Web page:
Glee it seems is the TV show of the moment, burning as brightly in the pop cultural landscape of 2010 as The OC did in 2004. Unlike the millions throughout the world who think Glee is the greatest show since… well the last popular TV show, I find it ever so infuriating. Its highs are downright fantastic, its lows so cringe worthy, they induce vomit in the back in my throat. About half through its first season I was ready to give up, but somehow I managed to hang on in there. After viewing yesterday’s finale, I realise this unevenness is what makes the show watchable.
The Glee soundtrack acts as a microcosm for the show. I’m a musical theatre fan from way back and count Rent as probably my favourite theatrical production of all time. However with Glee, the music acts as more of a marketing arm of the entire craze. Autotuned to high heaven, the songs are always produced within an inch of themselves. Sometimes this can work (See in order of musical greatness: here, here, here, and here), but more often than not the songs turn into utter disasters. For every Total Eclipse of the Heart, there is an Ice, Ice Baby. These songs are then placed outside the show’s context and on to ITunes to compete with the latest idiotic Katy Perry single for pop chart supremacy. Without context these songs lose all their pleasing qualities, as musical numbers are only supposed to service the plot to peek inside a character’s emotional state and extend it out into the audience.
The same dilemma occurs with the show itself. Sure it aims to be an inspiring musical about the trials and tribulations of a high school glee club, but beyond that the show remains confused about what type of show it wants to be. Is it a dark comedy? Or a teenaged moralistic fable, ala Degrassi with a choir? The show isn’t quite sure and neither is the viewer. It is here that the most enjoyable part of the show takes place, not within the show itself, but in the wider discussions of the episodes within a critical context. Television Critic for The A.V. Club Todd VanDerWerff even put forward his own theory midway through the first season to suggest that Glee is in fact three shows in one to explain his own frustrations:
Glee is unusual in two regards. It seems to be written entirely by its three creators – Ryan Murphy, Brad Falchuk and Ian Brennan – but all three of those creators also seem to have wildly different ideas of what the show is. Murphy, responsible for “Acafellas” and … “Vitamin D,” is most interested in making the show a funhouse mirror version of an afterschool special. Brennan, responsible for “The Rhodes Not Taken,” is most interested in the sadness buried down at the core of the show’s concept. And Falchuk, responsible for [Throwdown] and “Preggers,” still probably the best post-pilot episode, is most interested in pulling the two approaches together in a hybridized fashion while deepening the teenage characters on the show. (For the record, the three wrote the pilot and “Showmance” together.) I don’t doubt that the three creators all plot out where the show is going generally, as well as what’s happening in each episode, but where Brennan (on the scant evidence of one episode) mostly tries to avoid the soap opera plotting of Murphy’s show as much as he can, Falchuk tries to incorporate those verifiably insane moments while sticking with Brennan’s more emotionally realistic tone. I don’t imagine this is going to be a way the show can work going forward, but the three writers are somehow making all three of their different visions seem like they take place in the same universe, which means the show is still working. But just barely.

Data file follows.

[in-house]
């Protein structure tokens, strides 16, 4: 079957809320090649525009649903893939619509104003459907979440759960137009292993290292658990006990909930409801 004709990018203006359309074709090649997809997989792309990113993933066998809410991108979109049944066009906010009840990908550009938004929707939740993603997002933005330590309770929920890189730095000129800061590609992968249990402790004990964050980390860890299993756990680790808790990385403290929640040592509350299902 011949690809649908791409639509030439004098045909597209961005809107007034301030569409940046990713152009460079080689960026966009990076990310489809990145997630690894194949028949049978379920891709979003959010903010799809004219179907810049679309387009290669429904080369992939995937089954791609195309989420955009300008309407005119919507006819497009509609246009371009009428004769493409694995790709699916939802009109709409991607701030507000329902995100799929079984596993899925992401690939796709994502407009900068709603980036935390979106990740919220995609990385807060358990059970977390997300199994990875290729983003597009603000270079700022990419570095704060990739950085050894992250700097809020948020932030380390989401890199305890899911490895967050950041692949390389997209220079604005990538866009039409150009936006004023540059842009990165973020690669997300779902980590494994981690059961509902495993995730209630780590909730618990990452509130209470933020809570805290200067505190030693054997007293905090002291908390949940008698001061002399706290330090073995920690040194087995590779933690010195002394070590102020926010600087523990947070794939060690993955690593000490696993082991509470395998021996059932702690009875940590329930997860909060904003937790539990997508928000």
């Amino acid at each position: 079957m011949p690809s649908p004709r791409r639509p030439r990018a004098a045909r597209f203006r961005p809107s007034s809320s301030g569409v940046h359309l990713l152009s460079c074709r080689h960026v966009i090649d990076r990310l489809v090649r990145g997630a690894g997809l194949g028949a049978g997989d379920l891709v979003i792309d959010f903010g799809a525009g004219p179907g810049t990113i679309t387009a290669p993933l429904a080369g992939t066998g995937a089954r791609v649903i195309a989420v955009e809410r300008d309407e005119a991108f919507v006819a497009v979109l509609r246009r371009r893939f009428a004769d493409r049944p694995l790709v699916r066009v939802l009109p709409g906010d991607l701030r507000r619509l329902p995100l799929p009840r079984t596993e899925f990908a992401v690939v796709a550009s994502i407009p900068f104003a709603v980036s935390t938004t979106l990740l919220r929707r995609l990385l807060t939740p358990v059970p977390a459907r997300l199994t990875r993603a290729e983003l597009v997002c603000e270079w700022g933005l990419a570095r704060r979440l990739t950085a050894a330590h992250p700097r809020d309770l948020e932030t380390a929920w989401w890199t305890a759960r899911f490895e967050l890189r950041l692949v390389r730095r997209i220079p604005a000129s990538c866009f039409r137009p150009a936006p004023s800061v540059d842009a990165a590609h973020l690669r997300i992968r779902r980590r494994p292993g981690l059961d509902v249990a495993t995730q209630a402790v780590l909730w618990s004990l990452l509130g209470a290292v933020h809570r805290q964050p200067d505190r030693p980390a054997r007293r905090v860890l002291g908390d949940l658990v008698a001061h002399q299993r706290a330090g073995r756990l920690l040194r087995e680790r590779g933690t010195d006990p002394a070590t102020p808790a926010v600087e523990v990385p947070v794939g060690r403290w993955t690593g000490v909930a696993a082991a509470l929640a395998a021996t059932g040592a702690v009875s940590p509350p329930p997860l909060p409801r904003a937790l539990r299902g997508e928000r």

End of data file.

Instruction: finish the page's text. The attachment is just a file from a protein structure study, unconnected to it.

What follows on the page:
As the first season progressed, I become more and more convinced of this theory, and of the show’s bipolar nature, particularly with regards to its supporting characters. Naturally, I took an interest in Artie, the paralysed, wheelchair bound geek who finds a sense of purpose in joining the glee club. His character was superbly handled in the episode Wheels where he got his own storyline that was empowering, positive and encouraging for someone who doesn’t see a lot of physically disabled characters acting as positive role models on television. But by the time Artie’s storyline was revisited in Dream On, he had turned into a stereotypical pitiful, pathetic, cripple who longs to be able bodied. Where I was overjoyed in Wheels that my story was being told to a mainstream audience, I was downright outraged in Dream On that the same viewers were being told that my life was meaningless unless I could get up in a mall and do The Safety Dance
So what to make of Glee? It’s a middling show that doesn’t deserve the over hype its getting. Favourite TV critics of mine Myles McNutt and VanDerWerff give excellent overviews of the season in their reviews of the finale. The show may be groundbreaking and edgy, but the challenge for the writers next season is to find some solid New Directions for Season Two. Otherwise Glee may well be headed in the same place as Seth Cohen.